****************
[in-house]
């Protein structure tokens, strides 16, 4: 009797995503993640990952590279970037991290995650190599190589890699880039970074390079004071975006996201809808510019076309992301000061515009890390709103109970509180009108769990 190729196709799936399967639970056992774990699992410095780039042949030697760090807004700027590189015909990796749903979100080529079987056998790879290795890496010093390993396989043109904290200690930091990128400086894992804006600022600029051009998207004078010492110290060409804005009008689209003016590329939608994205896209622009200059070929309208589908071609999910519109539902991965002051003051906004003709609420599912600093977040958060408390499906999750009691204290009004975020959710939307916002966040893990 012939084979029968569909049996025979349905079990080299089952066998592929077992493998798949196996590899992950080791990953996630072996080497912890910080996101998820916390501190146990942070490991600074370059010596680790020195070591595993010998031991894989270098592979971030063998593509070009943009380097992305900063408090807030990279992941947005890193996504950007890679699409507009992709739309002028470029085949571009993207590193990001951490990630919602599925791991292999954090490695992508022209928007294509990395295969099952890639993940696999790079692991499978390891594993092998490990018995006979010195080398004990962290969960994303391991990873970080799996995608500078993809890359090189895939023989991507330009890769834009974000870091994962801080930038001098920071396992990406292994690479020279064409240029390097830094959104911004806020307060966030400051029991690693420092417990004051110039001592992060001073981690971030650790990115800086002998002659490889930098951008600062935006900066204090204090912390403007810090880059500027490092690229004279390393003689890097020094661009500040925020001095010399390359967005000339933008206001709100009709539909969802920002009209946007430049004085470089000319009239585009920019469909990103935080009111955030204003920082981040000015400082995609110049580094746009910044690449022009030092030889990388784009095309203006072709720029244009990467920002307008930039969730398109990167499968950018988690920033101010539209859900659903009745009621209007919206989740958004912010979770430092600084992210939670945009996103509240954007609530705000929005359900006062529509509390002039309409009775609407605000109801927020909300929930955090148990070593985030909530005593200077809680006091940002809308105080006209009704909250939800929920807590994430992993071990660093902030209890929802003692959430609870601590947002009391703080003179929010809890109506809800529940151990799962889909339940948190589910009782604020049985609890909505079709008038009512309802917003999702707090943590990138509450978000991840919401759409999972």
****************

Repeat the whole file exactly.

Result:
[in-house]
């Protein structure tokens, strides 16, 4: 009797995503993640990952590279970037991290995650190599190589890699880039970074390079004071975006996201809808510019076309992301000061515009890390709103109970509180009108769990 190729196709799936399967639970056992774990699992410095780039042949030697760090807004700027590189015909990796749903979100080529079987056998790879290795890496010093390993396989043109904290200690930091990128400086894992804006600022600029051009998207004078010492110290060409804005009008689209003016590329939608994205896209622009200059070929309208589908071609999910519109539902991965002051003051906004003709609420599912600093977040958060408390499906999750009691204290009004975020959710939307916002966040893990 012939084979029968569909049996025979349905079990080299089952066998592929077992493998798949196996590899992950080791990953996630072996080497912890910080996101998820916390501190146990942070490991600074370059010596680790020195070591595993010998031991894989270098592979971030063998593509070009943009380097992305900063408090807030990279992941947005890193996504950007890679699409507009992709739309002028470029085949571009993207590193990001951490990630919602599925791991292999954090490695992508022209928007294509990395295969099952890639993940696999790079692991499978390891594993092998490990018995006979010195080398004990962290969960994303391991990873970080799996995608500078993809890359090189895939023989991507330009890769834009974000870091994962801080930038001098920071396992990406292994690479020279064409240029390097830094959104911004806020307060966030400051029991690693420092417990004051110039001592992060001073981690971030650790990115800086002998002659490889930098951008600062935006900066204090204090912390403007810090880059500027490092690229004279390393003689890097020094661009500040925020001095010399390359967005000339933008206001709100009709539909969802920002009209946007430049004085470089000319009239585009920019469909990103935080009111955030204003920082981040000015400082995609110049580094746009910044690449022009030092030889990388784009095309203006072709720029244009990467920002307008930039969730398109990167499968950018988690920033101010539209859900659903009745009621209007919206989740958004912010979770430092600084992210939670945009996103509240954007609530705000929005359900006062529509509390002039309409009775609407605000109801927020909300929930955090148990070593985030909530005593200077809680006091940002809308105080006209009704909250939800929920807590994430992993071990660093902030209890929802003692959430609870601590947002009391703080003179929010809890109506809800529940151990799962889909339940948190589910009782604020049985609890909505079709008038009512309802917003999702707090943590990138509450978000991840919401759409999972």